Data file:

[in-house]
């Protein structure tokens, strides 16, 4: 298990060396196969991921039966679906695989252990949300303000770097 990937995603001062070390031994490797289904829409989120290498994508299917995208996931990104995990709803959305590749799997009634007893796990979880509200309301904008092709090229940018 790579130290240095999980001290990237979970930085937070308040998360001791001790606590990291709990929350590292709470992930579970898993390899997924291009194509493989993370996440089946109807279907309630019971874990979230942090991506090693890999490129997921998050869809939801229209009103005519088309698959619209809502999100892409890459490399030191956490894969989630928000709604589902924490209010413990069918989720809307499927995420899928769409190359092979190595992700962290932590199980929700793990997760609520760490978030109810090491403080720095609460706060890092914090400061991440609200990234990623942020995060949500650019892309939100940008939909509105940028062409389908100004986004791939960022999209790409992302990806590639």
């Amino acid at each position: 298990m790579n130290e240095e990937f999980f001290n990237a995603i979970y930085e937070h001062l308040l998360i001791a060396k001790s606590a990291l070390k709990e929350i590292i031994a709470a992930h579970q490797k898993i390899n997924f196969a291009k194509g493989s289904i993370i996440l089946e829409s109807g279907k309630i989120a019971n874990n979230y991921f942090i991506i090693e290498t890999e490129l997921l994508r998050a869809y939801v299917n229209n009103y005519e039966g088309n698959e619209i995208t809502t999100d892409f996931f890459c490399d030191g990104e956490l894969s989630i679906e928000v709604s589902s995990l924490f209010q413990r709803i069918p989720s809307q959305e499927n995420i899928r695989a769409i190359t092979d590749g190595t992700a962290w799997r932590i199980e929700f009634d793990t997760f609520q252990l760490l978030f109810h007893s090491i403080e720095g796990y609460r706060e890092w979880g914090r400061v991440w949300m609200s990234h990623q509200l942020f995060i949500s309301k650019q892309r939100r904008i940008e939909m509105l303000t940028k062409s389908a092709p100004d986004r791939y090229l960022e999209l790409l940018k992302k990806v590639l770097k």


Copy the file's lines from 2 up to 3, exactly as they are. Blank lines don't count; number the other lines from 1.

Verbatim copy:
């Protein structure tokens, strides 16, 4: 298990060396196969991921039966679906695989252990949300303000770097 990937995603001062070390031994490797289904829409989120290498994508299917995208996931990104995990709803959305590749799997009634007893796990979880509200309301904008092709090229940018 790579130290240095999980001290990237979970930085937070308040998360001791001790606590990291709990929350590292709470992930579970898993390899997924291009194509493989993370996440089946109807279907309630019971874990979230942090991506090693890999490129997921998050869809939801229209009103005519088309698959619209809502999100892409890459490399030191956490894969989630928000709604589902924490209010413990069918989720809307499927995420899928769409190359092979190595992700962290932590199980929700793990997760609520760490978030109810090491403080720095609460706060890092914090400061991440609200990234990623942020995060949500650019892309939100940008939909509105940028062409389908100004986004791939960022999209790409992302990806590639």
């Amino acid at each position: 298990m790579n130290e240095e990937f999980f001290n990237a995603i979970y930085e937070h001062l308040l998360i001791a060396k001790s606590a990291l070390k709990e929350i590292i031994a709470a992930h579970q490797k898993i390899n997924f196969a291009k194509g493989s289904i993370i996440l089946e829409s109807g279907k309630i989120a019971n874990n979230y991921f942090i991506i090693e290498t890999e490129l997921l994508r998050a869809y939801v299917n229209n009103y005519e039966g088309n698959e619209i995208t809502t999100d892409f996931f890459c490399d030191g990104e956490l894969s989630i679906e928000v709604s589902s995990l924490f209010q413990r709803i069918p989720s809307q959305e499927n995420i899928r695989a769409i190359t092979d590749g190595t992700a962290w799997r932590i199980e929700f009634d793990t997760f609520q252990l760490l978030f109810h007893s090491i403080e720095g796990y609460r706060e890092w979880g914090r400061v991440w949300m609200s990234h990623q509200l942020f995060i949500s309301k650019q892309r939100r904008i940008e939909m509105l303000t940028k062409s389908a092709p100004d986004r791939y090229l960022e999209l790409l940018k992302k990806v590639l770097k």